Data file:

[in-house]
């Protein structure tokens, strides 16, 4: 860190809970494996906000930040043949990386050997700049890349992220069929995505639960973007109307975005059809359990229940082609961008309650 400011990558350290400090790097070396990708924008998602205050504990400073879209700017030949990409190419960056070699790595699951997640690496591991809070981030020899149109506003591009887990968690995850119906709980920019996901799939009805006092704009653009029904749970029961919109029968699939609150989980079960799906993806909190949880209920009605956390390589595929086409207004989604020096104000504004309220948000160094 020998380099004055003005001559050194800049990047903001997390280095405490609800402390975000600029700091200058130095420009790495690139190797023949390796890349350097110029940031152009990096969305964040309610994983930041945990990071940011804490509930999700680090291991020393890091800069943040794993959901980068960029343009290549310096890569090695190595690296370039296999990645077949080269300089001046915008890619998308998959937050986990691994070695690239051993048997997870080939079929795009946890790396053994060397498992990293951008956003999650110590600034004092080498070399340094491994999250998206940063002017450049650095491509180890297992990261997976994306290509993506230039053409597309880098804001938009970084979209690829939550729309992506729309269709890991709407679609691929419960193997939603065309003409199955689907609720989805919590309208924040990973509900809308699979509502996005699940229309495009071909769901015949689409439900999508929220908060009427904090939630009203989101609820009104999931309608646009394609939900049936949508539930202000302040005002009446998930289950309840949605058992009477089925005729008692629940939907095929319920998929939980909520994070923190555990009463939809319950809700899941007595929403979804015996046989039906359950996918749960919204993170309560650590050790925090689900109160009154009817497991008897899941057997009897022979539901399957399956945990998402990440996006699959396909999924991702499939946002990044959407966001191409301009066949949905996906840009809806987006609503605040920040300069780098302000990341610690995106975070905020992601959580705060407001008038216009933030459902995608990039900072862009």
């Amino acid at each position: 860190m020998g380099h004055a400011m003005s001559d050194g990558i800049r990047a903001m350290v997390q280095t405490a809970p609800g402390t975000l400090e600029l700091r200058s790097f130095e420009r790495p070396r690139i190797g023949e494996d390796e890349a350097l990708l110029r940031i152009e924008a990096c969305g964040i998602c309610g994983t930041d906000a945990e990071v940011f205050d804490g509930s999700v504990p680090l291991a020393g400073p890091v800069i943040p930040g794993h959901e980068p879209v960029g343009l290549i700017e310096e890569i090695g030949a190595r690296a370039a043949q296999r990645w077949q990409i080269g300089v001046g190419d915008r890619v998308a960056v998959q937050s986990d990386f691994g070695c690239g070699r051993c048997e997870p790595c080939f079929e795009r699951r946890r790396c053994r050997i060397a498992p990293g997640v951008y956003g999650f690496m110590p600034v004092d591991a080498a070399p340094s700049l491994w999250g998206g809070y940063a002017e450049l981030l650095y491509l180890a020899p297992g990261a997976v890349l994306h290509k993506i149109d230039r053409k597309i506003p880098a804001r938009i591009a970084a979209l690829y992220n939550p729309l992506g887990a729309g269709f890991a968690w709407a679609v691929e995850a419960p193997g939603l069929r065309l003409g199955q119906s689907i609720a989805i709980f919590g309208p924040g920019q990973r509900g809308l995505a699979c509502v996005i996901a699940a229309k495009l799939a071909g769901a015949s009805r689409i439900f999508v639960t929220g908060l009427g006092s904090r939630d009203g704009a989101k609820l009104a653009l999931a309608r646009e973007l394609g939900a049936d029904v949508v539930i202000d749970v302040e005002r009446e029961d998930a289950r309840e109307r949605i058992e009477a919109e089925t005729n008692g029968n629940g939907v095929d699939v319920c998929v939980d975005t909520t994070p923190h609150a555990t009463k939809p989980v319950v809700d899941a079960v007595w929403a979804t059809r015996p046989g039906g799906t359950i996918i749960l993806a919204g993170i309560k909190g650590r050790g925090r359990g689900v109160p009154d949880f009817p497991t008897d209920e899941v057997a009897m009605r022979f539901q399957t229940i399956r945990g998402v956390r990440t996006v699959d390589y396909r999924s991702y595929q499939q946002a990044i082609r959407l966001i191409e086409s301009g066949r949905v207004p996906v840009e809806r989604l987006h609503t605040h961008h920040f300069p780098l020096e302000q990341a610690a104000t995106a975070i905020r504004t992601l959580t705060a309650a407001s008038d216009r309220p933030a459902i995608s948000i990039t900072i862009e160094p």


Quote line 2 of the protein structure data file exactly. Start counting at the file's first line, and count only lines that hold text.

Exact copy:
């Protein structure tokens, strides 16, 4: 860190809970494996906000930040043949990386050997700049890349992220069929995505639960973007109307975005059809359990229940082609961008309650 400011990558350290400090790097070396990708924008998602205050504990400073879209700017030949990409190419960056070699790595699951997640690496591991809070981030020899149109506003591009887990968690995850119906709980920019996901799939009805006092704009653009029904749970029961919109029968699939609150989980079960799906993806909190949880209920009605956390390589595929086409207004989604020096104000504004309220948000160094 020998380099004055003005001559050194800049990047903001997390280095405490609800402390975000600029700091200058130095420009790495690139190797023949390796890349350097110029940031152009990096969305964040309610994983930041945990990071940011804490509930999700680090291991020393890091800069943040794993959901980068960029343009290549310096890569090695190595690296370039296999990645077949080269300089001046915008890619998308998959937050986990691994070695690239051993048997997870080939079929795009946890790396053994060397498992990293951008956003999650110590600034004092080498070399340094491994999250998206940063002017450049650095491509180890297992990261997976994306290509993506230039053409597309880098804001938009970084979209690829939550729309992506729309269709890991709407679609691929419960193997939603065309003409199955689907609720989805919590309208924040990973509900809308699979509502996005699940229309495009071909769901015949689409439900999508929220908060009427904090939630009203989101609820009104999931309608646009394609939900049936949508539930202000302040005002009446998930289950309840949605058992009477089925005729008692629940939907095929319920998929939980909520994070923190555990009463939809319950809700899941007595929403979804015996046989039906359950996918749960919204993170309560650590050790925090689900109160009154009817497991008897899941057997009897022979539901399957399956945990998402990440996006699959396909999924991702499939946002990044959407966001191409301009066949949905996906840009809806987006609503605040920040300069780098302000990341610690995106975070905020992601959580705060407001008038216009933030459902995608990039900072862009």